Wednesday, March 28, 2007


Medicine often generalizes people based on their diagnosis or medical history. People can make the assumption that because I am “a frequent flyer” that simple things like blood draws would be a piece of cake. I was surprised to learn that it is common for the opposite to be true.

Example 1:

I was in the hospital suffering from the effects of a tick bite and had been diagnosed with Rocky Mountain Spotted Fever. I wasn’t feeling very well, as you might imagine, and was getting much needed rest. It was 2am and I was sound asleep.

A phlebotomist came in my room and startled me by turning on the bright lights over my head. I tried to keep my eyes closed and not let the rumblings of her cart and the scrunching of her papers wake me up so much that I could not fall back asleep. Before I knew what was happening, she had put a needle in the bend of my elbow. I didn’t have the chance to tell her that I preferred to be poked in my hand as all of my other veins were weak and usually blew out.

Still working to keep myself quiet enough to be able to fall back to sleep, I remained calm and let her finish. When she left however, I was met with an excruciating pain in my arm. I can only assume that she managed to hit a nerve because the pain was nearly unbearable. I didn’t bother to call the nurse, I knew there was nothing they could do for this kind of pain. Instead, I cried for hours, trying to let myself accept the pain and just go back to dreaming. I was unable to sleep again until about 6am in the morning when the pain finally started to diminish.

At 7am the intern came in to wake me up and start my morning of questions and more tests. I had lost hours of sleep due to pain but there was no sympathy on the part of the staff. I truly don’t think that they understood how a blood draw could hurt so much. I wouldn’t have understood either if it hadn’t happened to me.

Had it not been for the hundreds of prior blood draws and IV catheters that had made my veins so fragile, I doubt this would have happened. My body had reached a physical limit as to how much poking and prodding it could stand.

The accumulation of years and years of invading my veins had make simple blood draws a painful event even under the best of circumstances. It has gotten to the point that I often cry all the way home after a routine blood draw. This kind of accumulation is not something people in the medical field seem to be aware of and it is up to you to educate them as well as prevent against any unnecessary tests and procedures that will add to this degradation of physical tolerance.

Example 2:

I never thought much about cell memory until I experienced its effects. When it came to surgery, I had always had the attitude that I was asleep so what they did under anesthesia didn’t matter much. In fact, I was never concerned about the transplant surgery itself because “I got to sleep through it”. I was always more worried about the recovery after.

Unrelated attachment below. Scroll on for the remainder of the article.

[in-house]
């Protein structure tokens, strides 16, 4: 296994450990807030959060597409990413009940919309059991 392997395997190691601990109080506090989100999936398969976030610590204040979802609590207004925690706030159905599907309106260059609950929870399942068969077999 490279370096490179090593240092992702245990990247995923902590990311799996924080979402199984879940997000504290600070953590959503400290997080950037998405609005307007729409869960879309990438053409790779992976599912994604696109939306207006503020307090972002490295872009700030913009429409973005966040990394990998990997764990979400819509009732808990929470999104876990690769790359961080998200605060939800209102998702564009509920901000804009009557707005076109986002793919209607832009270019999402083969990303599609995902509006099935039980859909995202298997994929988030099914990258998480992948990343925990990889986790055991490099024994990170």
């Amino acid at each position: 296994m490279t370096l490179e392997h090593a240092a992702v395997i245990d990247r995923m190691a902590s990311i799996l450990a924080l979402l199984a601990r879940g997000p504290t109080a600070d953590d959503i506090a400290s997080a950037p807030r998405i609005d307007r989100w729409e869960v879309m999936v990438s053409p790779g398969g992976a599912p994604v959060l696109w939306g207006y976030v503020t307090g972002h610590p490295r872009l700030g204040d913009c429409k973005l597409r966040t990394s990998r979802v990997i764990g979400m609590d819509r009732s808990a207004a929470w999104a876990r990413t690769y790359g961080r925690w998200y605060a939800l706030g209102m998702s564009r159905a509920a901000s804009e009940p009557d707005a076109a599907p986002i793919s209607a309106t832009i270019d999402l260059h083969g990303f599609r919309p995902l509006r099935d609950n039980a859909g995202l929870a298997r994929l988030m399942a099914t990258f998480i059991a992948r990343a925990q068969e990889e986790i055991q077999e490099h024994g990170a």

While that is a partially true statement, I have found that it is a bit naïve.

One day, when I was playing a game, I found myself in a very similar physical position to the position that I was in when I had both of my surgeries. I almost immediately began to feel an emotional discomfort. I tried to ignore it so that I could stay in the game but the feelings grew. Soon, I was feeling strong anxiety and began to cry. I left the game and went off on my own. What happened next was a confusing series of emotions. I began to sob uncontrollably. I still had no idea what was happening to me and why I was so upset. Somebody came over to me and asked me what was wrong. I had no logical explanation for my emotional outburst. The only thing that was coming to my mind was the word “Violation” and an intense feeling to match it. I finally put the pieces together and realized that my body was speaking to me and my feelings were not coming from an emotional place but a physical one. I sobbed for a solid hour and let my cells release the pain of my two surgeries. “I” had been asleep, but clearly there was a part of me that wasn’t.

After my second transplant I was facing another surgery on my stomach. This was a laparoscopic procedure and by all accounts a “minor surgery”. My reaction to the idea, however, was not minor in any way. I was terrified of the thought of it and fought the team tooth and nail on having it done. It finally occurred to me that part of my reaction was not coming from my conscious self, but rather my cells once again speaking to the pain of their violation. I went forward with the surgery, but was aware that there was a part of me that needed nurturing and assurance, and it wasn’t my mind.


My body has been through so much cutting, poking and prodding that it has reached a certain limit. I now try to communicate this to my caregivers before a procedure because I know their expectation of me may be inaccurate. They think because of all that I have been through that I will be an “old pro”. I have found in talking with other patients that this feeling of accumulation is not uncommon and should be factored into the emotional formula that comes with undergoing any procedure, large or small.

1 comment:

Jen! said...

Wow - this was really helpful for me - I have not been through half the poking and prodding you have - but already I find that doctors and nurses assume I'm ready to "tough it out as I always do". I am glad to have this insight as I go through more and more stuff.